Tech's Business Spending Slowdown, and What's Still in Demand
Adam Selipsky of AWS, Ryan Williams of Cadre, Sasan Goodarzi of Intuit
This newsletter took a bit long getting to you, in part because it spawned last week. In case you didn’t see the news: My weekly On the Other Hand segment, which airs on CNBC’s Squawk Box on Thursday mornings and which has been part of this newsletter for the past couple of years, has now spun off into its own On the Other Hand Newsletter. You can subscribe here at debate.forttmedia.com.
On the main stuff — the tech — let me try to catch you up.
To start December, I spearheaded Cloud Week on CNBC, an annual ritual I like to build around Amazon’s AWS re:Invent conference. I interviewed AWS CEO Adam Selipsky to kick things off, and also heard from Microsoft’s cloud chief, Scott Guthrie; ServiceNow’s CEO, Bill McDermott; Intuit’s CEO, Sasan Goodarzi and more.
Here’s my takeaway: The broader global economic slowdown is hurting businesses, and business tech. But the pain isn’t evenly distributed.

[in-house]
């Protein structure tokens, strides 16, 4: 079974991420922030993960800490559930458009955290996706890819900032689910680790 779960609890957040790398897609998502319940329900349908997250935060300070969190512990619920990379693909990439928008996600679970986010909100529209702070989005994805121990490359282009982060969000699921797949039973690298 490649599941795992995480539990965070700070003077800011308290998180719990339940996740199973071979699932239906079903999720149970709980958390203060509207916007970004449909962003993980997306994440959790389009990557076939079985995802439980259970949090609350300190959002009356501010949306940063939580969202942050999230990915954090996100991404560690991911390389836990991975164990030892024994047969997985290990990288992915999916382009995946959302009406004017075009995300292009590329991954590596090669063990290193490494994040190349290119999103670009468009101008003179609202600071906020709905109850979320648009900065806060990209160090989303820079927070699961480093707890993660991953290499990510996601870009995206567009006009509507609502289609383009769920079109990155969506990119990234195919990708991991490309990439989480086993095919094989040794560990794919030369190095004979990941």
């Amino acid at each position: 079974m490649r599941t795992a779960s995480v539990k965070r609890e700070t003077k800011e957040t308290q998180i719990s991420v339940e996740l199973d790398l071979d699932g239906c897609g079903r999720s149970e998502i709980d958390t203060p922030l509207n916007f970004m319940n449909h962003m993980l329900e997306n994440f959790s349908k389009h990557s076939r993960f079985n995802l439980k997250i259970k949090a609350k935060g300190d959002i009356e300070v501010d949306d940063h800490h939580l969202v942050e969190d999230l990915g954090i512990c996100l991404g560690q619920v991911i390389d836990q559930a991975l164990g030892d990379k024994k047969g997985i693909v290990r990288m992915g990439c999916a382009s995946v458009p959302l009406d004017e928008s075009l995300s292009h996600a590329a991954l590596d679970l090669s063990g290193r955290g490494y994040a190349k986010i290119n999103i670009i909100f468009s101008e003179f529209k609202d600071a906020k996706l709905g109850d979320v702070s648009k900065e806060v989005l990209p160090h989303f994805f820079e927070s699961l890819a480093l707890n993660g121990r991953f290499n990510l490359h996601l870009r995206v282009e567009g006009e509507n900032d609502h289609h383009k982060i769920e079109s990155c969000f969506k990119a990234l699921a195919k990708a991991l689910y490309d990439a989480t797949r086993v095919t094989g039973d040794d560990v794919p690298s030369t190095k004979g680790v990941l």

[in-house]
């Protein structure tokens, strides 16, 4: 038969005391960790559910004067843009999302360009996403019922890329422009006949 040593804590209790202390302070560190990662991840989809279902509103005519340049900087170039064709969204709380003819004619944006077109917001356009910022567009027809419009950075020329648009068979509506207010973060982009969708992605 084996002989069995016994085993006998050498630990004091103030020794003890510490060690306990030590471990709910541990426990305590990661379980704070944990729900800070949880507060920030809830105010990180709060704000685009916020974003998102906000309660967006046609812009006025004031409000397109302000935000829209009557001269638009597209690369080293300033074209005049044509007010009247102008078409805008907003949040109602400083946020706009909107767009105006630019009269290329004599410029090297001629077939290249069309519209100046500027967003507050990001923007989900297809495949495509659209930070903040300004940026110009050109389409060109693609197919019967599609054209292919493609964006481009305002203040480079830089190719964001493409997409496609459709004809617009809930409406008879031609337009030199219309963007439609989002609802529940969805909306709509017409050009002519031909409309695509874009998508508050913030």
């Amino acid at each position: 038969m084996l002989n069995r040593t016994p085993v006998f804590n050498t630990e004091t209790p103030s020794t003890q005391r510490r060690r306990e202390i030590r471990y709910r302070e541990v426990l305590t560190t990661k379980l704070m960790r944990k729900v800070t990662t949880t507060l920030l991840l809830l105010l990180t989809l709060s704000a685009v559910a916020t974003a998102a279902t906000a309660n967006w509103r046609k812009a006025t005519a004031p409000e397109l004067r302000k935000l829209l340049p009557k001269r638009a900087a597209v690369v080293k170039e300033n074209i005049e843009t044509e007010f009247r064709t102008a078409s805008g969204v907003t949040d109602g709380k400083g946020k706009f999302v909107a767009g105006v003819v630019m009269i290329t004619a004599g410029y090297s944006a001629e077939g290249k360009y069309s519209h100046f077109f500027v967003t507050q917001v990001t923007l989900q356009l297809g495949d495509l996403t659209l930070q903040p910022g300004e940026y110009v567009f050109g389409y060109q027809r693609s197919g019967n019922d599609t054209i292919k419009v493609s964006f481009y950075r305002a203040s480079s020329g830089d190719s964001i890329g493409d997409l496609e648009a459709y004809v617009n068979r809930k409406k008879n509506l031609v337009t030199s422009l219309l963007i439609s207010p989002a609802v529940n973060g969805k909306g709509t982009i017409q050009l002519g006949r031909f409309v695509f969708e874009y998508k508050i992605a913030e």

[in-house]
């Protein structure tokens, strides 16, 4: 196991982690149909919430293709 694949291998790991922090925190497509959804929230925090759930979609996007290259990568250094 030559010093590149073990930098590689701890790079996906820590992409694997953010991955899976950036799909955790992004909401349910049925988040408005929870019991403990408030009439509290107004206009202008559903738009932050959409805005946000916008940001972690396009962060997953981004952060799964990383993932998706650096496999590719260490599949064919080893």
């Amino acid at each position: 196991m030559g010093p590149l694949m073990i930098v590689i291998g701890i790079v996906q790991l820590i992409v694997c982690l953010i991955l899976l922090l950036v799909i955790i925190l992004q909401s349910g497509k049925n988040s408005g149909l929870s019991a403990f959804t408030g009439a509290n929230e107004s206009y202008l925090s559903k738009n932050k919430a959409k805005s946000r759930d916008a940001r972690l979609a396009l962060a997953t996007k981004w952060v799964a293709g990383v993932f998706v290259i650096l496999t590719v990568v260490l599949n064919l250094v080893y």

The businesses and categories hurting the most right now are the ones that accelerated the most during the boom years and that COVID temporarily juiced: think e-commerce, digital advertising, crypto, PCs, and other stay-at-home plays. Examples of companies weathering things better include those that have diversified beyond reliance on mainstream consumers, and whose business offerings are more essential than aspirational.
Look at Intuit. It did quite well in its earnings report at the beginning of the month, despite weakness in its Credit Karma unit, as lenders get choosier about who gets credit offers. That’s because Intuit software is mission critical for a lot of small and medium-sized businesses.
Meanwhile I also got a sense of how much business customers are pushing for flexibility in how they pay for software. Instead of paying subscription rates for software, customers in these tighter times want more consumption-based pricing so they can pay for only what they use. Informatica has consumption-based options on its menu.
The surprise announcement that Salesforce Co-CEO Bret Taylor is leaving inspired me to dig out a gem from our Fortt Knox interview last fall. Stewart Butterfield is saying goodbye to Salesforce too, but I haven’t gotten around to doing a Fortt Knox 1:1 with him yet — maybe in 2023!
And I also spent a good amount of time talking with innovators who are bringing cloud flexibility to lucrative niches like commercial real estate (Cadre) and productivity software (Smartsheet):
Outgoing Salesforce Co-CEO Bret Taylor on What Brought Him to Salesforce
AWS CEO Adam Selipsky on Supply Chain Optimization to Aid Customers: CNBC Working Lunch
Here’s the full interview with Selipsky from re:Invent 2022: